One of the most compelling moments of the book comes when physician and researcher Bob Schreiber describes a lab meeting at which he presented evidence from an experiment that he had finished. The findings: animals with suppressed immune systems developed more tumors more rapidly than animals with normal immune systems. His colleagues responded that “cancer cells are too close to normal cells to be recognized as non-self,” arguing that cancer cells “are not subject to immune notice.” In short, they responded with their previous beliefs about how the immune system works; they did not think Schreiber’s data challenged their previously held beliefs. It was as if he had no data. His colleagues simply didn’t believe that the immune system could recognize the tumor, and no amount of data could change their minds.
The believers, like Schreiber, redoubled their efforts, sought out more data, ran more experiments, and developed a more nuanced picture of how the immune system works. This nuanced picture was enough to get their first drug into clinical trials.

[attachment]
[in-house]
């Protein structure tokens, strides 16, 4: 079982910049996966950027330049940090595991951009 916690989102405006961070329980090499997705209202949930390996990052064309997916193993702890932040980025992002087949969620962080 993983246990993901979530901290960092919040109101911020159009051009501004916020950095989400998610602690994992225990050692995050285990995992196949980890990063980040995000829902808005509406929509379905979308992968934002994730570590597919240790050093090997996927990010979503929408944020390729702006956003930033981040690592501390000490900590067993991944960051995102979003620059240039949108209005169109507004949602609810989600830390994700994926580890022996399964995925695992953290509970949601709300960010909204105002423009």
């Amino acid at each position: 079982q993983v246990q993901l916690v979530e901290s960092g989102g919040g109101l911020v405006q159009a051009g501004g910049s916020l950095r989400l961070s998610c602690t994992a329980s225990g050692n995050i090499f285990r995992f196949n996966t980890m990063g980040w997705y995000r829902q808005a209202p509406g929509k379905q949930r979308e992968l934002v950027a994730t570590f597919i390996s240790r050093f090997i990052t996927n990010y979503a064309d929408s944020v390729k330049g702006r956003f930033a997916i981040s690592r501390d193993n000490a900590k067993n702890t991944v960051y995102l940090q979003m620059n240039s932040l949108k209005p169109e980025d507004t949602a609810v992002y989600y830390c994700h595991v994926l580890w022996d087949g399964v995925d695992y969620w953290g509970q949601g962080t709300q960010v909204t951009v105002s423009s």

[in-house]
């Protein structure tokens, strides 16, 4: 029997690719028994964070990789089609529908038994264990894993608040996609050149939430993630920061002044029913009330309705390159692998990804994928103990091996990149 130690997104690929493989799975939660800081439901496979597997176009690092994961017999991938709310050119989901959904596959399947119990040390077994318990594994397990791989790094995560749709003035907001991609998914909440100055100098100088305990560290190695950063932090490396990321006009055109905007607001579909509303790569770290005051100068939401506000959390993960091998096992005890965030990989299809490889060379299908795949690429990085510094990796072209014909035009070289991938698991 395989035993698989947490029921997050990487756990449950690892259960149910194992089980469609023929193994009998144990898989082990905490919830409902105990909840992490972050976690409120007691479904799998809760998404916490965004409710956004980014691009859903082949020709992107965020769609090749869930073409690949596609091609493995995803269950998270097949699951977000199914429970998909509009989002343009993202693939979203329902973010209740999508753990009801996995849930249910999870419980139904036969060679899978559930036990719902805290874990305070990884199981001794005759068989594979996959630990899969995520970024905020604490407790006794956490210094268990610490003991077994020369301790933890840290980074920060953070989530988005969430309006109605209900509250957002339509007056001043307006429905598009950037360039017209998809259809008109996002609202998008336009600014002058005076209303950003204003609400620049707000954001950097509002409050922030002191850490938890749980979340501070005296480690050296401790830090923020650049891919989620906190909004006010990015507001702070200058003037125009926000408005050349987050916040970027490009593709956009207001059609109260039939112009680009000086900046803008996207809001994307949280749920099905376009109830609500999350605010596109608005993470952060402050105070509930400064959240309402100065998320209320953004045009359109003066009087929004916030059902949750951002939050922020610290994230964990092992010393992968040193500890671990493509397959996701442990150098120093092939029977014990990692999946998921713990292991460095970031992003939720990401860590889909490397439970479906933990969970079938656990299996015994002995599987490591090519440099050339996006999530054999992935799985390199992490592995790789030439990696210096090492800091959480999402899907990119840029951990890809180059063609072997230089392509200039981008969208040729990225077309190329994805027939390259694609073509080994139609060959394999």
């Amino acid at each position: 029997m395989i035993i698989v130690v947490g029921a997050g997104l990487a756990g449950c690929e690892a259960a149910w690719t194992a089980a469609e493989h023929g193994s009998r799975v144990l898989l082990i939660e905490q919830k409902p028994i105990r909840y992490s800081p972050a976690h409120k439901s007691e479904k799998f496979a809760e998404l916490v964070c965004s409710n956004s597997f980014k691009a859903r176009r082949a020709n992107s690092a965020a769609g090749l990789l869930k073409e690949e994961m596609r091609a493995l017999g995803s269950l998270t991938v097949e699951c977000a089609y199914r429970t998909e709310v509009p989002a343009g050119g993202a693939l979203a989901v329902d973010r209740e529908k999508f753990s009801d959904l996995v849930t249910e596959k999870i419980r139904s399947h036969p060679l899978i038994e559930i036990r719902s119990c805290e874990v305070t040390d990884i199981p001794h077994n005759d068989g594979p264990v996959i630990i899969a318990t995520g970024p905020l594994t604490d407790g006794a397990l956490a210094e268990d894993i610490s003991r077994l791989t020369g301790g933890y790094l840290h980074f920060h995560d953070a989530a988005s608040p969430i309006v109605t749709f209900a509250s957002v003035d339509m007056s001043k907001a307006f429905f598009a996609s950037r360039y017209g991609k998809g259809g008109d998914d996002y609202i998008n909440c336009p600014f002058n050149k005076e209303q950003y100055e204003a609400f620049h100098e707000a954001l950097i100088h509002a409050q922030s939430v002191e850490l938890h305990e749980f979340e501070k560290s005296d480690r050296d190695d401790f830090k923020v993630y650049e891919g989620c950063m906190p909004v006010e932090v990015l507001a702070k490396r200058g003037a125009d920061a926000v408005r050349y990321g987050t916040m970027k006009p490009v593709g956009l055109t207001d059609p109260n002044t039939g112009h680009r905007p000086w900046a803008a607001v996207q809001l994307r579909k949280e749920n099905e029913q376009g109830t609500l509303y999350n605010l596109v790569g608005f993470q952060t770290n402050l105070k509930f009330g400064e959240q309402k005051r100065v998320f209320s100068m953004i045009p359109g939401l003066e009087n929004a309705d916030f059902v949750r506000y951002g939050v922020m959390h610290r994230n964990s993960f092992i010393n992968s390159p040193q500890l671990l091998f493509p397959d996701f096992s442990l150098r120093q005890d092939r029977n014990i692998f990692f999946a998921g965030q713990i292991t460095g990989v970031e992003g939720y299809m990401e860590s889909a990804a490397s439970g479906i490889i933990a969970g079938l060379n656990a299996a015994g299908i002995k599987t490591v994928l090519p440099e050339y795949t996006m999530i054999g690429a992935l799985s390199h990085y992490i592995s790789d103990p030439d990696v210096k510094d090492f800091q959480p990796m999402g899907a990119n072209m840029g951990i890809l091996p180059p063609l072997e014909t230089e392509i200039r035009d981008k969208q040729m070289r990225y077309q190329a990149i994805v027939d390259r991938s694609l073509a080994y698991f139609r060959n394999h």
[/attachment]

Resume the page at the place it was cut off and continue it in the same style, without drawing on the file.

However, those trials were designed to capture short-term results. The cancer immunotherapy drug worked on a different time scale and with different evidence of success. Previous cancer drugs had to show improvement in tumor size on medical imaging, while the immunotherapy approach relied on patient feedback in the short term. Patients reported feeling better and being able to do more, though their initial imaging looked worse. In order to demonstrate the power of immunotherapy for cancer, the FDA would have to design a new kind of clinical trial, one that took into account patients’ reports early in treatment and their alignment with imaging much later in the treatment.
The history of cancer immunotherapy is still unfolding. Graeber notes that immunotherapy is a “science built on stories.” He tells these stories in a way that honors the complexity of the roles of belief and evidence in medical and scientific research. His narrative encourages us to imagine what we could achieve if we were willing to believe more patient stories and incorporate the messiness of human life into the research process.